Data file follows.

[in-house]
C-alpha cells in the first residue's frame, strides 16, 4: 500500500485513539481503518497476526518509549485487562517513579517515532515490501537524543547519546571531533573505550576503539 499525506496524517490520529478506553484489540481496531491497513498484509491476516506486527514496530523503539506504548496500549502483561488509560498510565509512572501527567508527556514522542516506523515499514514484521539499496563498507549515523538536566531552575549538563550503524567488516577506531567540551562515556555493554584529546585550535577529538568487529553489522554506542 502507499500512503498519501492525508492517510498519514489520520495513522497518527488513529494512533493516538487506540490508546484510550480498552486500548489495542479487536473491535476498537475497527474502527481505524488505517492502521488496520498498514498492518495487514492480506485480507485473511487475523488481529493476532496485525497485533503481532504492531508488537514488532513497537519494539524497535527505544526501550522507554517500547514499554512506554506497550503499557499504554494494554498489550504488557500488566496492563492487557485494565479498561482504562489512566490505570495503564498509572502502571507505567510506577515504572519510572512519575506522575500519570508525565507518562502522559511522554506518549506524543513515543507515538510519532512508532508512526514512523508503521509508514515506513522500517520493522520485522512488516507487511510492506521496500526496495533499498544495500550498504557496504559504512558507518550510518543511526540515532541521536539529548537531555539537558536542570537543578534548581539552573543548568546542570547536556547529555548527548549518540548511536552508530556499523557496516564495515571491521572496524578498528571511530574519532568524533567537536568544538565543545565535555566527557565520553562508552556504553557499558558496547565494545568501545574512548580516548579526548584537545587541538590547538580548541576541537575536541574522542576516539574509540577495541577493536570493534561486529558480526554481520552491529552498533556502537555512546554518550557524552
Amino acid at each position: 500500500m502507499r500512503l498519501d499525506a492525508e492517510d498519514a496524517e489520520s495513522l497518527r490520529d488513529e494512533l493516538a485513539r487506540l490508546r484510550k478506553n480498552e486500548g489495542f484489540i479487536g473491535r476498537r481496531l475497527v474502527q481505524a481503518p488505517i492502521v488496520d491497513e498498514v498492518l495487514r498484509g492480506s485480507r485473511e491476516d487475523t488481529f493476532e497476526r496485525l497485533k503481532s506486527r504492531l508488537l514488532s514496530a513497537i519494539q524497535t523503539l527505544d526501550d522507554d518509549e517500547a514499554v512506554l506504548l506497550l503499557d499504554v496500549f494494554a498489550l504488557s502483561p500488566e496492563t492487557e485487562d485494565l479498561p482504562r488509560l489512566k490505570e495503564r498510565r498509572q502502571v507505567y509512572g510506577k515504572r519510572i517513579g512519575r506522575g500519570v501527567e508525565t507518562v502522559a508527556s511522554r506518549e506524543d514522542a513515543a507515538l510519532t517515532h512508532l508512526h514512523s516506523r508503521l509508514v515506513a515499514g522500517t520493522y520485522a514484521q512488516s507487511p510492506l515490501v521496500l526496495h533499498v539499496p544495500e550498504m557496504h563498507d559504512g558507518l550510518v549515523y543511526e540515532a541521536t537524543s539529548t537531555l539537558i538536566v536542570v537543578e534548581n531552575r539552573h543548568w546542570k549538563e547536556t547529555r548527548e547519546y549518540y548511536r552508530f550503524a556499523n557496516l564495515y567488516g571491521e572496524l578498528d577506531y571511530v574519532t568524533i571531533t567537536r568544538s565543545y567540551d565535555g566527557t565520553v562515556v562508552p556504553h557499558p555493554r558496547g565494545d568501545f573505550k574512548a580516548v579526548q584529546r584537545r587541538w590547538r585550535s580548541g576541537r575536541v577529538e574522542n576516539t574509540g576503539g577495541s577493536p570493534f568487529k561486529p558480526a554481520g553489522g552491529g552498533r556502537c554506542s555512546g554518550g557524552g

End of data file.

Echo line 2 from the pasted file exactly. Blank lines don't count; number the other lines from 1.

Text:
C-alpha cells in the first residue's frame, strides 16, 4: 500500500485513539481503518497476526518509549485487562517513579517515532515490501537524543547519546571531533573505550576503539 499525506496524517490520529478506553484489540481496531491497513498484509491476516506486527514496530523503539506504548496500549502483561488509560498510565509512572501527567508527556514522542516506523515499514514484521539499496563498507549515523538536566531552575549538563550503524567488516577506531567540551562515556555493554584529546585550535577529538568487529553489522554506542 502507499500512503498519501492525508492517510498519514489520520495513522497518527488513529494512533493516538487506540490508546484510550480498552486500548489495542479487536473491535476498537475497527474502527481505524488505517492502521488496520498498514498492518495487514492480506485480507485473511487475523488481529493476532496485525497485533503481532504492531508488537514488532513497537519494539524497535527505544526501550522507554517500547514499554512506554506497550503499557499504554494494554498489550504488557500488566496492563492487557485494565479498561482504562489512566490505570495503564498509572502502571507505567510506577515504572519510572512519575506522575500519570508525565507518562502522559511522554506518549506524543513515543507515538510519532512508532508512526514512523508503521509508514515506513522500517520493522520485522512488516507487511510492506521496500526496495533499498544495500550498504557496504559504512558507518550510518543511526540515532541521536539529548537531555539537558536542570537543578534548581539552573543548568546542570547536556547529555548527548549518540548511536552508530556499523557496516564495515571491521572496524578498528571511530574519532568524533567537536568544538565543545565535555566527557565520553562508552556504553557499558558496547565494545568501545574512548580516548579526548584537545587541538590547538580548541576541537575536541574522542576516539574509540577495541577493536570493534561486529558480526554481520552491529552498533556502537555512546554518550557524552